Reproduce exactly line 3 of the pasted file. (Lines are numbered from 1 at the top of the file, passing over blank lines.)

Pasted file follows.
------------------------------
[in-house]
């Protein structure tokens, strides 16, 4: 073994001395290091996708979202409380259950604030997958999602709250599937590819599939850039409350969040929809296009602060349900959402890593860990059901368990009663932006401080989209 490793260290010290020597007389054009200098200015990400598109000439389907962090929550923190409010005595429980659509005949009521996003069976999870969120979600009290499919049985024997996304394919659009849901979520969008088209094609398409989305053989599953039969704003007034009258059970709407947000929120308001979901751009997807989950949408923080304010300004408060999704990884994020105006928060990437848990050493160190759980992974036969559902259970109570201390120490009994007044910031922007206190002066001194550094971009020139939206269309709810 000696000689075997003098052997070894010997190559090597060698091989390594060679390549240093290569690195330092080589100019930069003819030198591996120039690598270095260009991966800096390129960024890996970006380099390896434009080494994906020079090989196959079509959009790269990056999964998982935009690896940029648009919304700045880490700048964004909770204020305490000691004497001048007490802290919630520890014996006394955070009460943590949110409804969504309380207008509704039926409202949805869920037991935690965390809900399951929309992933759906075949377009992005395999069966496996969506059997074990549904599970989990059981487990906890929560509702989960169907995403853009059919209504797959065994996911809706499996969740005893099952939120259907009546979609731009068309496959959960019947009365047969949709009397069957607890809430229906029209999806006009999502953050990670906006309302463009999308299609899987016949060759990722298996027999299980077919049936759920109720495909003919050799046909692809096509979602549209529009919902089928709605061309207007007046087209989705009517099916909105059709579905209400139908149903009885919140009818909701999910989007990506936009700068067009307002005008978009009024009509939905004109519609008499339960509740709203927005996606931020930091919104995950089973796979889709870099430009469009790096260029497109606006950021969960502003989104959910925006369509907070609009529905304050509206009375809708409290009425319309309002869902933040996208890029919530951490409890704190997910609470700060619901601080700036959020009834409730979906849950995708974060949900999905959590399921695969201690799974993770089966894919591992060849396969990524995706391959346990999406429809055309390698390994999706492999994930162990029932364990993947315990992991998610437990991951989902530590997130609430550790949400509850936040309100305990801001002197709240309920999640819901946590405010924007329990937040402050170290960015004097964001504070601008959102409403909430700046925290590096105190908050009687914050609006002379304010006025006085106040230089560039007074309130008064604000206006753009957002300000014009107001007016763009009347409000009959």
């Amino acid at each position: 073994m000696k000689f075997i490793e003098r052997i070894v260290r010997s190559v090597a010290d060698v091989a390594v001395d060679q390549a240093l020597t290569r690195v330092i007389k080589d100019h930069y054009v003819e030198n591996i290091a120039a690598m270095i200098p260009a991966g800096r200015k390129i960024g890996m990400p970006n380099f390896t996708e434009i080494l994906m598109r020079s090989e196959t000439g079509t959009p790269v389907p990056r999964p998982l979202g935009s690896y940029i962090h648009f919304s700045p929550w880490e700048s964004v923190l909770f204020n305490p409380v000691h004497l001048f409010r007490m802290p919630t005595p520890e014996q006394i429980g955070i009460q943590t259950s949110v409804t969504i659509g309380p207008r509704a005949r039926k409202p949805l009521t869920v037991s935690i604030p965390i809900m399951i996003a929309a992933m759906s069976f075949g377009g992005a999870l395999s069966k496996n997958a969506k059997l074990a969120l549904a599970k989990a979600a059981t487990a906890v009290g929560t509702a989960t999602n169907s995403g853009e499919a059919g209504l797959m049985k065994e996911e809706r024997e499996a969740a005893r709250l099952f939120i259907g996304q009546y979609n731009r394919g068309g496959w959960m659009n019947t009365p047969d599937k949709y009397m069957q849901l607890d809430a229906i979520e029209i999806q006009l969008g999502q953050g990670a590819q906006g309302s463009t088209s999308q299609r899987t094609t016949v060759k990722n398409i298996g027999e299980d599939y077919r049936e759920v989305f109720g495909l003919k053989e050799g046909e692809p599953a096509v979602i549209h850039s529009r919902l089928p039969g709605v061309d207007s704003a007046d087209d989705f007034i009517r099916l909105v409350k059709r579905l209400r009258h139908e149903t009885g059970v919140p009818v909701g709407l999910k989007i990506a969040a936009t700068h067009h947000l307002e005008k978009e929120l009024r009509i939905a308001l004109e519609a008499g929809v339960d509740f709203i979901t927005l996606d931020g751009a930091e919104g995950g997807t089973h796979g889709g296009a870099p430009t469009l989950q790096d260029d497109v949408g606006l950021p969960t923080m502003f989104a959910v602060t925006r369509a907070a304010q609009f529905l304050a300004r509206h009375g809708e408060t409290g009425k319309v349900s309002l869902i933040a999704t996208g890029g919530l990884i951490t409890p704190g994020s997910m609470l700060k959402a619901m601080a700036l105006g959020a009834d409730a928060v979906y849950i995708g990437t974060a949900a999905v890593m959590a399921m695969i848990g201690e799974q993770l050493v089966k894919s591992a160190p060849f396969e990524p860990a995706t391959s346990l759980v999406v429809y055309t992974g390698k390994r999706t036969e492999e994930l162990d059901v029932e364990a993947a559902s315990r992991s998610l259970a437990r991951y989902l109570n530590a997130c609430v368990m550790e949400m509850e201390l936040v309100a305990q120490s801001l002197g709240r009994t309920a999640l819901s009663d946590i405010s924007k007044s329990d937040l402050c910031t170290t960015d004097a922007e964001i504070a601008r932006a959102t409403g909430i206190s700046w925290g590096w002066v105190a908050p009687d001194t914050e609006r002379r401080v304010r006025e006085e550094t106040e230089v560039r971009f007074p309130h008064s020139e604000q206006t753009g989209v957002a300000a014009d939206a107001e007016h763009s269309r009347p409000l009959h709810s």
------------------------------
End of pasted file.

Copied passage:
């Amino acid at each position: 073994m000696k000689f075997i490793e003098r052997i070894v260290r010997s190559v090597a010290d060698v091989a390594v001395d060679q390549a240093l020597t290569r690195v330092i007389k080589d100019h930069y054009v003819e030198n591996i290091a120039a690598m270095i200098p260009a991966g800096r200015k390129i960024g890996m990400p970006n380099f390896t996708e434009i080494l994906m598109r020079s090989e196959t000439g079509t959009p790269v389907p990056r999964p998982l979202g935009s690896y940029i962090h648009f919304s700045p929550w880490e700048s964004v923190l909770f204020n305490p409380v000691h004497l001048f409010r007490m802290p919630t005595p520890e014996q006394i429980g955070i009460q943590t259950s949110v409804t969504i659509g309380p207008r509704a005949r039926k409202p949805l009521t869920v037991s935690i604030p965390i809900m399951i996003a929309a992933m759906s069976f075949g377009g992005a999870l395999s069966k496996n997958a969506k059997l074990a969120l549904a599970k989990a979600a059981t487990a906890v009290g929560t509702a989960t999602n169907s995403g853009e499919a059919g209504l797959m049985k065994e996911e809706r024997e499996a969740a005893r709250l099952f939120i259907g996304q009546y979609n731009r394919g068309g496959w959960m659009n019947t009365p047969d599937k949709y009397m069957q849901l607890d809430a229906i979520e029209i999806q006009l969008g999502q953050g990670a590819q906006g309302s463009t088209s999308q299609r899987t094609t016949v060759k990722n398409i298996g027999e299980d599939y077919r049936e759920v989305f109720g495909l003919k053989e050799g046909e692809p599953a096509v979602i549209h850039s529009r919902l089928p039969g709605v061309d207007s704003a007046d087209d989705f007034i009517r099916l909105v409350k059709r579905l209400r009258h139908e149903t009885g059970v919140p009818v909701g709407l999910k989007i990506a969040a936009t700068h067009h947000l307002e005008k978009e929120l009024r009509i939905a308001l004109e519609a008499g929809v339960d509740f709203i979901t927005l996606d931020g751009a930091e919104g995950g997807t089973h796979g889709g296009a870099p430009t469009l989950q790096d260029d497109v949408g606006l950021p969960t923080m502003f989104a959910v602060t925006r369509a907070a304010q609009f529905l304050a300004r509206h009375g809708e408060t409290g009425k319309v349900s309002l869902i933040a999704t996208g890029g919530l990884i951490t409890p704190g994020s997910m609470l700060k959402a619901m601080a700036l105006g959020a009834d409730a928060v979906y849950i995708g990437t974060a949900a999905v890593m959590a399921m695969i848990g201690e799974q993770l050493v089966k894919s591992a160190p060849f396969e990524p860990a995706t391959s346990l759980v999406v429809y055309t992974g390698k390994r999706t036969e492999e994930l162990d059901v029932e364990a993947a559902s315990r992991s998610l259970a437990r991951y989902l109570n530590a997130c609430v368990m550790e949400m509850e201390l936040v309100a305990q120490s801001l002197g709240r009994t309920a999640l819901s009663d946590i405010s924007k007044s329990d937040l402050c910031t170290t960015d004097a922007e964001i504070a601008r932006a959102t409403g909430i206190s700046w925290g590096w002066v105190a908050p009687d001194t914050e609006r002379r401080v304010r006025e006085e550094t106040e230089v560039r971009f007074p309130h008064s020139e604000q206006t753009g989209v957002a300000a014009d939206a107001e007016h763009s269309r009347p409000l009959h709810s």